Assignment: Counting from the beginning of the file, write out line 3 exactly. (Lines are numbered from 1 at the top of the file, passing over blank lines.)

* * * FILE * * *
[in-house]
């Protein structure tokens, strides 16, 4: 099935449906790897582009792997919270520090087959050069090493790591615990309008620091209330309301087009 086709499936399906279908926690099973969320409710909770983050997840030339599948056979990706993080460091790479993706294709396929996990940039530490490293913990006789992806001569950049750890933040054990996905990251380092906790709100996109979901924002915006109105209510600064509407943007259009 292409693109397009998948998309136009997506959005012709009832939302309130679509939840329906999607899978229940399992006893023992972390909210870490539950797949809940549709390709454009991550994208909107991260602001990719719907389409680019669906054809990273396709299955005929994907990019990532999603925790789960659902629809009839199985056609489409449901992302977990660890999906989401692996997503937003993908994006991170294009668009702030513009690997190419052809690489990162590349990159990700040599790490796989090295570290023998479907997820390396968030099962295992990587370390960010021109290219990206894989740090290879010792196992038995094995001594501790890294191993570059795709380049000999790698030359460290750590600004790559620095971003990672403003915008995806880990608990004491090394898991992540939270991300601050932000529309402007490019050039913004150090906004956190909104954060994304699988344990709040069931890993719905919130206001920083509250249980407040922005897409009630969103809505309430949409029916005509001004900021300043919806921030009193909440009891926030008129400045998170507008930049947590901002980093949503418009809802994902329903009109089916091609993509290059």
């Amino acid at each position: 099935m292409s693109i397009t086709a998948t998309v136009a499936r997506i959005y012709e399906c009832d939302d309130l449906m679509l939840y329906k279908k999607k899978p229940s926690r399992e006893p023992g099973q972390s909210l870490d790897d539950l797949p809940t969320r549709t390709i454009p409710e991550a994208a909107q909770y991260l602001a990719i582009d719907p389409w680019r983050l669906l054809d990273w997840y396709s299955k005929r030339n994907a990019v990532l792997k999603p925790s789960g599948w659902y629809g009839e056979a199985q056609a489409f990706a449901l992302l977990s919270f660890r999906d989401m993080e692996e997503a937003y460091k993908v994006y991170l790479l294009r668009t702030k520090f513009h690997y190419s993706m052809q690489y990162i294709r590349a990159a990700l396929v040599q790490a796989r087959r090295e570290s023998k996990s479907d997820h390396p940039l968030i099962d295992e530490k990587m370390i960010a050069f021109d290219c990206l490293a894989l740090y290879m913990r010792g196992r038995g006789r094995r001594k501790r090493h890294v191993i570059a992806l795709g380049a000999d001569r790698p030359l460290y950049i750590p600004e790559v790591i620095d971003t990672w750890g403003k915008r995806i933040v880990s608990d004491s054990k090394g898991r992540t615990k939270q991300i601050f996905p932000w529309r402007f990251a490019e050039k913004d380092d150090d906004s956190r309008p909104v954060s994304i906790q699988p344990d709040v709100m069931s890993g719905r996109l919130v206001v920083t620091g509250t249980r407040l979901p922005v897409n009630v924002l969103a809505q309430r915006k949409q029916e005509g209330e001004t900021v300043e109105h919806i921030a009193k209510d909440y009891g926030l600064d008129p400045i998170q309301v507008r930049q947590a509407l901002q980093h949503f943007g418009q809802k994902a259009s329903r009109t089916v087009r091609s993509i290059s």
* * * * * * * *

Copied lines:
């Amino acid at each position: 099935m292409s693109i397009t086709a998948t998309v136009a499936r997506i959005y012709e399906c009832d939302d309130l449906m679509l939840y329906k279908k999607k899978p229940s926690r399992e006893p023992g099973q972390s909210l870490d790897d539950l797949p809940t969320r549709t390709i454009p409710e991550a994208a909107q909770y991260l602001a990719i582009d719907p389409w680019r983050l669906l054809d990273w997840y396709s299955k005929r030339n994907a990019v990532l792997k999603p925790s789960g599948w659902y629809g009839e056979a199985q056609a489409f990706a449901l992302l977990s919270f660890r999906d989401m993080e692996e997503a937003y460091k993908v994006y991170l790479l294009r668009t702030k520090f513009h690997y190419s993706m052809q690489y990162i294709r590349a990159a990700l396929v040599q790490a796989r087959r090295e570290s023998k996990s479907d997820h390396p940039l968030i099962d295992e530490k990587m370390i960010a050069f021109d290219c990206l490293a894989l740090y290879m913990r010792g196992r038995g006789r094995r001594k501790r090493h890294v191993i570059a992806l795709g380049a000999d001569r790698p030359l460290y950049i750590p600004e790559v790591i620095d971003t990672w750890g403003k915008r995806i933040v880990s608990d004491s054990k090394g898991r992540t615990k939270q991300i601050f996905p932000w529309r402007f990251a490019e050039k913004d380092d150090d906004s956190r309008p909104v954060s994304i906790q699988p344990d709040v709100m069931s890993g719905r996109l919130v206001v920083t620091g509250t249980r407040l979901p922005v897409n009630v924002l969103a809505q309430r915006k949409q029916e005509g209330e001004t900021v300043e109105h919806i921030a009193k209510d909440y009891g926030l600064d008129p400045i998170q309301v507008r930049q947590a509407l901002q980093h949503f943007g418009q809802k994902a259009s329903r009109t089916v087009r091609s993509i290059s």